Congress leader Rahul Gandhi, who has been attacking the government over adversities being faced by lakhs amid coronavirus lockdown, today discussed several burning issues linked to the pandemic with two health experts - Professor Ashish Jha from Harvard University and Professor Johan Giesecke of the Karolinska Institute in Sweden.
"Most places that are affected (by the pandemic) are nerve centres of globalisation. If people say 9/11 is a chapter, coronavirus is a book," the former Congress chief said, underlining the scale of the pandemic as he was told "this won't be the last pandemic" to hit the world.
A severe lockdown can cause more deaths than the illness, Professor Johan Giesecke told the 49-year-old leader, who began his series of conversations via video conferences with experts last month. Former RBI governor Raghuram Rajan and Nobel Prize winner Abhijit Banerjee were among his first few guests.
"India would ruin its economy if it has a very severe lockdown," Professor Giesecke said adding that coronavirus, which is a "very mild disease", will affect "almost everyone in the world".
"The disease is very mild. Most people who have it are not even aware. While the old and vulnerable need to be protected from the disease, you may cause more deaths due to a severe lockdown than the illness," he added as Mr Gandhi spoke about the plight of the migrants.
To view my complete conversation with global public health experts, Prof Ashish Jha & Prof Johan Giesecke on the nature of the Covid19 virus & its global health implications, click on the link below, now: https://t.co/4WBysSnKTg— Rahul Gandhi (@RahulGandhi) May 27, 2020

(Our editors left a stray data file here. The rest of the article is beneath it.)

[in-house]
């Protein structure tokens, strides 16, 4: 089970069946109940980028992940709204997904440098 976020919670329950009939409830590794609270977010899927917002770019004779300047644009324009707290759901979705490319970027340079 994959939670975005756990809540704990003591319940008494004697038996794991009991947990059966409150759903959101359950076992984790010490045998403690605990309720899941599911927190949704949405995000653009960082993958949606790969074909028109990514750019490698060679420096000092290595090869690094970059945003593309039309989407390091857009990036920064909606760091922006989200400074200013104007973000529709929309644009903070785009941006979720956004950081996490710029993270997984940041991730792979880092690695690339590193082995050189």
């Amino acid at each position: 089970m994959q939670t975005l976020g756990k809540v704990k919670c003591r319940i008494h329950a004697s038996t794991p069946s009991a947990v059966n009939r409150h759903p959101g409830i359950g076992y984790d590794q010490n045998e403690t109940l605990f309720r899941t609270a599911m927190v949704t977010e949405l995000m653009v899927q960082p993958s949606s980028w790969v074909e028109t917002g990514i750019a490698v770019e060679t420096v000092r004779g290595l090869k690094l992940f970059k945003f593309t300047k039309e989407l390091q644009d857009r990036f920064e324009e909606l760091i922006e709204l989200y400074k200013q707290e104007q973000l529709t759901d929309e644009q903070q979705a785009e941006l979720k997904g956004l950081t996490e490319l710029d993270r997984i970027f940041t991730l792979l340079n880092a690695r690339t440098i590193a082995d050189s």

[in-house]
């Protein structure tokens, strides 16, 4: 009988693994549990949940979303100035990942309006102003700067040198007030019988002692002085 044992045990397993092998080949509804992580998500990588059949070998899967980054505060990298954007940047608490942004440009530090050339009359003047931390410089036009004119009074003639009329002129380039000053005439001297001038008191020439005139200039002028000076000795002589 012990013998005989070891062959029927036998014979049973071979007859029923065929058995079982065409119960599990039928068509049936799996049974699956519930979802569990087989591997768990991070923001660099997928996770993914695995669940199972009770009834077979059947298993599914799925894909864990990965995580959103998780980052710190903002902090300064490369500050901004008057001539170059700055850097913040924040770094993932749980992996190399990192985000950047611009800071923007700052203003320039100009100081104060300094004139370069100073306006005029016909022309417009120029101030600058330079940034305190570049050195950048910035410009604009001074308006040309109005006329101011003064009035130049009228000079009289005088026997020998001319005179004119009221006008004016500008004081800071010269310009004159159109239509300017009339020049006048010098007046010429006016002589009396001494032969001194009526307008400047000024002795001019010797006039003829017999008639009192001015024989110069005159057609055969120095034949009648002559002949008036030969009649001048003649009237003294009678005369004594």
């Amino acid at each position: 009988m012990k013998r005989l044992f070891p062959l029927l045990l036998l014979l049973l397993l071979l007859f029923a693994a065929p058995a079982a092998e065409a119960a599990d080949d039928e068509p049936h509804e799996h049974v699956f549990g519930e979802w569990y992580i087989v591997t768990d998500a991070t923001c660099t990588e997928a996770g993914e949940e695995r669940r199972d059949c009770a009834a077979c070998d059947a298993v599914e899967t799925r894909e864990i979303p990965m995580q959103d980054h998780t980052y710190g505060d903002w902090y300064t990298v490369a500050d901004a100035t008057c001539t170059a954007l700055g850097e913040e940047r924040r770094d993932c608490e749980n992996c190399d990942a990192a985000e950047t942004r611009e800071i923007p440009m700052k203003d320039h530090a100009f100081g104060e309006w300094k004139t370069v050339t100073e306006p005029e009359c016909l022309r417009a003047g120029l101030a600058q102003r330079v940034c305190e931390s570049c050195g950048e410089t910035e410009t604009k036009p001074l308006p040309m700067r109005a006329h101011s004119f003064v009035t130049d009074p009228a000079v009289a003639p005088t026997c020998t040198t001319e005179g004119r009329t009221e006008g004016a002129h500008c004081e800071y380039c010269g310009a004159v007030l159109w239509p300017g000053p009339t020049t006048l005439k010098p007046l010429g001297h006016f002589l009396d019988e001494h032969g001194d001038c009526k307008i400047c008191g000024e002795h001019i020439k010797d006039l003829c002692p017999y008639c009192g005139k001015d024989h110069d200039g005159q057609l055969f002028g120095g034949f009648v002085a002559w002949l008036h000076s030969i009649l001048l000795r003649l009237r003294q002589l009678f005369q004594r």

Here's a short clip from the video. pic.twitter.com/gRygxlLuvG
As Mr Gandhi questioned both the experts on an exit strategy for the lockdown, the Congress MP from Kerala's Wayanad was told that a "stepwise exit" is more advisable.
"Lockdown buys you time but it's not the goal unto itself. We have to use this time to create a fabulous infrastructure for testing and isolation and to convince people that life will be very different. There is a lot of work that needs to be done. A clear signal is sent to people - you tell them this is much more serious, potentially devastating than any other illness. If people are scared, they will not engage into economic activity. I haven't seen any country that has done this brilliantly," Professor Ashish Jha from Harvard said as Mr Gandhi asked him about psychological impact of the shutdown that was announced by Prime Minister Narendra Modi in March.
The virus will stay for another 12-18 months, Professor Jha said. "This is going to be there till 2021. If vulnerable people are given a time frame, it might be easier for them to deal with the hardships," the expert suggested.
As Mr Gandhi asked him about testing strategies, he said: "Testing everybody is difficult. Strategies like pool testing can be adopted. India has many advantages... one of them is biotech industry. I am not convinced that India cannot test more."
India should develop a plan to make sure that vaccines can reach majority of population, Professor Ashish Jha said. "Three vaccines are showing promising results. These are from America, China and Oxford. For now, they all seem promising -- may be one of them or all turn out to be effective. I am confident that the vaccine will be available by next year. India has to prepare a plan on how to avail vaccines for its population," he said.
One infected person can infect three others, Professor Jha said, stressing that the virus spreads faster in closed spaces than open areas. "This means that Indian joint families are more vulnerable," Rahul Gandhi suggested.
"Coronavirus won't be the last pandemic to hit us. What's different now is globalisation. Most pandemics jump from animals to humans. Climate change is going to make this worse. With more people eating meat, the interaction with animals increases," he said in his concluding remarks.